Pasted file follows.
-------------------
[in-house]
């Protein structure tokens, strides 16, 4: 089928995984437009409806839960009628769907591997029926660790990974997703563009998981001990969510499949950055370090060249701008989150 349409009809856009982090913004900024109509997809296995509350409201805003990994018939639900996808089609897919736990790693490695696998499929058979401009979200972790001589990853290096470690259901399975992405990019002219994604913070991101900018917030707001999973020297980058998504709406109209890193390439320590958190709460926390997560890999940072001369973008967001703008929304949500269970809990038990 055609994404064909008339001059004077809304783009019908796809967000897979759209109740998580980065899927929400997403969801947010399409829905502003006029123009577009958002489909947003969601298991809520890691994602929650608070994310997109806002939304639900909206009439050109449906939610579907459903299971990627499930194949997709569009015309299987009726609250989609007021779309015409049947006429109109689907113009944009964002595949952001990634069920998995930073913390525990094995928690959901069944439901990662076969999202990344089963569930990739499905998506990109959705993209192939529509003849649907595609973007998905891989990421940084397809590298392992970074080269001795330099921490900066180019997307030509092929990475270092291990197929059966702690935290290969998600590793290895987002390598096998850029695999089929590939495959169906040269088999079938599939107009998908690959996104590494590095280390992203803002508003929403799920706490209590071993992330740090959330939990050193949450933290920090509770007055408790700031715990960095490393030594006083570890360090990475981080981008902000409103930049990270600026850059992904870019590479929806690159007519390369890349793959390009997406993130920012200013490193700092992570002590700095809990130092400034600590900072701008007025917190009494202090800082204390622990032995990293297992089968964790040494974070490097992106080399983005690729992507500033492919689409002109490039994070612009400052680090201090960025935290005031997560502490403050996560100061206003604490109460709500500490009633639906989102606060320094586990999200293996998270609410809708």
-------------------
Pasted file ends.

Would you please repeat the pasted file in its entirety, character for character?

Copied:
[in-house]
């Protein structure tokens, strides 16, 4: 089928995984437009409806839960009628769907591997029926660790990974997703563009998981001990969510499949950055370090060249701008989150 349409009809856009982090913004900024109509997809296995509350409201805003990994018939639900996808089609897919736990790693490695696998499929058979401009979200972790001589990853290096470690259901399975992405990019002219994604913070991101900018917030707001999973020297980058998504709406109209890193390439320590958190709460926390997560890999940072001369973008967001703008929304949500269970809990038990 055609994404064909008339001059004077809304783009019908796809967000897979759209109740998580980065899927929400997403969801947010399409829905502003006029123009577009958002489909947003969601298991809520890691994602929650608070994310997109806002939304639900909206009439050109449906939610579907459903299971990627499930194949997709569009015309299987009726609250989609007021779309015409049947006429109109689907113009944009964002595949952001990634069920998995930073913390525990094995928690959901069944439901990662076969999202990344089963569930990739499905998506990109959705993209192939529509003849649907595609973007998905891989990421940084397809590298392992970074080269001795330099921490900066180019997307030509092929990475270092291990197929059966702690935290290969998600590793290895987002390598096998850029695999089929590939495959169906040269088999079938599939107009998908690959996104590494590095280390992203803002508003929403799920706490209590071993992330740090959330939990050193949450933290920090509770007055408790700031715990960095490393030594006083570890360090990475981080981008902000409103930049990270600026850059992904870019590479929806690159007519390369890349793959390009997406993130920012200013490193700092992570002590700095809990130092400034600590900072701008007025917190009494202090800082204390622990032995990293297992089968964790040494974070490097992106080399983005690729992507500033492919689409002109490039994070612009400052680090201090960025935290005031997560502490403050996560100061206003604490109460709500500490009633639906989102606060320094586990999200293996998270609410809708």